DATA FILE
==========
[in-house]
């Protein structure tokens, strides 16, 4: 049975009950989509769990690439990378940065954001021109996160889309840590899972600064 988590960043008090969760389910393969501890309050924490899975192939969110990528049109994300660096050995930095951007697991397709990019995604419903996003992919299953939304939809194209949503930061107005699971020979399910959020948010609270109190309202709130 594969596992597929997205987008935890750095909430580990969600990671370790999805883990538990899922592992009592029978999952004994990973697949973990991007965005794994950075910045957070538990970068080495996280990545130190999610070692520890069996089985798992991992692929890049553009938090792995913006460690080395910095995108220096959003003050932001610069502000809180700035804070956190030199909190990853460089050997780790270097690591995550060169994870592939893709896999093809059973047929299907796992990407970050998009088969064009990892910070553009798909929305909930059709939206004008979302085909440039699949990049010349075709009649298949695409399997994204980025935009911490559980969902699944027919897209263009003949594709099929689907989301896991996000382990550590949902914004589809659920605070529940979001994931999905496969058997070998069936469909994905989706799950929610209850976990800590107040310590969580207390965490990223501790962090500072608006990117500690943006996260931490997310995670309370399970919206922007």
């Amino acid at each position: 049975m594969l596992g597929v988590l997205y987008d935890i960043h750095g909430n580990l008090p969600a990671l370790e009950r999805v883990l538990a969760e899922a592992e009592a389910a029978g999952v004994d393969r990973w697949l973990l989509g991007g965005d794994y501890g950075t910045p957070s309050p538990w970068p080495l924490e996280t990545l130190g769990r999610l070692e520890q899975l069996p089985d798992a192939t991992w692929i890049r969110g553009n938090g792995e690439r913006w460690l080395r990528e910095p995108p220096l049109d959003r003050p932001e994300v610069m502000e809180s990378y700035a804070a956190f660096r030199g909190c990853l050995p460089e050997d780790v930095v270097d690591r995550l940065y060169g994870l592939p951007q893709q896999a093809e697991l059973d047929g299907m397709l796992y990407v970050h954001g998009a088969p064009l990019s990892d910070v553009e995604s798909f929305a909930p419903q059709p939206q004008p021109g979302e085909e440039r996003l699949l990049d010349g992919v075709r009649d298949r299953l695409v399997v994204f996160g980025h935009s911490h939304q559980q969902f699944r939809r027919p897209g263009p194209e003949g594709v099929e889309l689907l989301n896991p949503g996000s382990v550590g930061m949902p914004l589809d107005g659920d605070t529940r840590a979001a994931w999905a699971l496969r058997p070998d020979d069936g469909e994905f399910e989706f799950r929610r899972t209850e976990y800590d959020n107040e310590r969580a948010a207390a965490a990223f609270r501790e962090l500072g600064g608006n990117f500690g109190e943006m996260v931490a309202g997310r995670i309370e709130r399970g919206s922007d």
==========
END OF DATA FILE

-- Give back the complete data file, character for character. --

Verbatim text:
[in-house]
């Protein structure tokens, strides 16, 4: 049975009950989509769990690439990378940065954001021109996160889309840590899972600064 988590960043008090969760389910393969501890309050924490899975192939969110990528049109994300660096050995930095951007697991397709990019995604419903996003992919299953939304939809194209949503930061107005699971020979399910959020948010609270109190309202709130 594969596992597929997205987008935890750095909430580990969600990671370790999805883990538990899922592992009592029978999952004994990973697949973990991007965005794994950075910045957070538990970068080495996280990545130190999610070692520890069996089985798992991992692929890049553009938090792995913006460690080395910095995108220096959003003050932001610069502000809180700035804070956190030199909190990853460089050997780790270097690591995550060169994870592939893709896999093809059973047929299907796992990407970050998009088969064009990892910070553009798909929305909930059709939206004008979302085909440039699949990049010349075709009649298949695409399997994204980025935009911490559980969902699944027919897209263009003949594709099929689907989301896991996000382990550590949902914004589809659920605070529940979001994931999905496969058997070998069936469909994905989706799950929610209850976990800590107040310590969580207390965490990223501790962090500072608006990117500690943006996260931490997310995670309370399970919206922007």
């Amino acid at each position: 049975m594969l596992g597929v988590l997205y987008d935890i960043h750095g909430n580990l008090p969600a990671l370790e009950r999805v883990l538990a969760e899922a592992e009592a389910a029978g999952v004994d393969r990973w697949l973990l989509g991007g965005d794994y501890g950075t910045p957070s309050p538990w970068p080495l924490e996280t990545l130190g769990r999610l070692e520890q899975l069996p089985d798992a192939t991992w692929i890049r969110g553009n938090g792995e690439r913006w460690l080395r990528e910095p995108p220096l049109d959003r003050p932001e994300v610069m502000e809180s990378y700035a804070a956190f660096r030199g909190c990853l050995p460089e050997d780790v930095v270097d690591r995550l940065y060169g994870l592939p951007q893709q896999a093809e697991l059973d047929g299907m397709l796992y990407v970050h954001g998009a088969p064009l990019s990892d910070v553009e995604s798909f929305a909930p419903q059709p939206q004008p021109g979302e085909e440039r996003l699949l990049d010349g992919v075709r009649d298949r299953l695409v399997v994204f996160g980025h935009s911490h939304q559980q969902f699944r939809r027919p897209g263009p194209e003949g594709v099929e889309l689907l989301n896991p949503g996000s382990v550590g930061m949902p914004l589809d107005g659920d605070t529940r840590a979001a994931w999905a699971l496969r058997p070998d020979d069936g469909e994905f399910e989706f799950r929610r899972t209850e976990y800590d959020n107040e310590r969580a948010a207390a965490a990223f609270r501790e962090l500072g600064g608006n990117f500690g109190e943006m996260v931490a309202g997310r995670i309370e709130r399970g919206s922007d």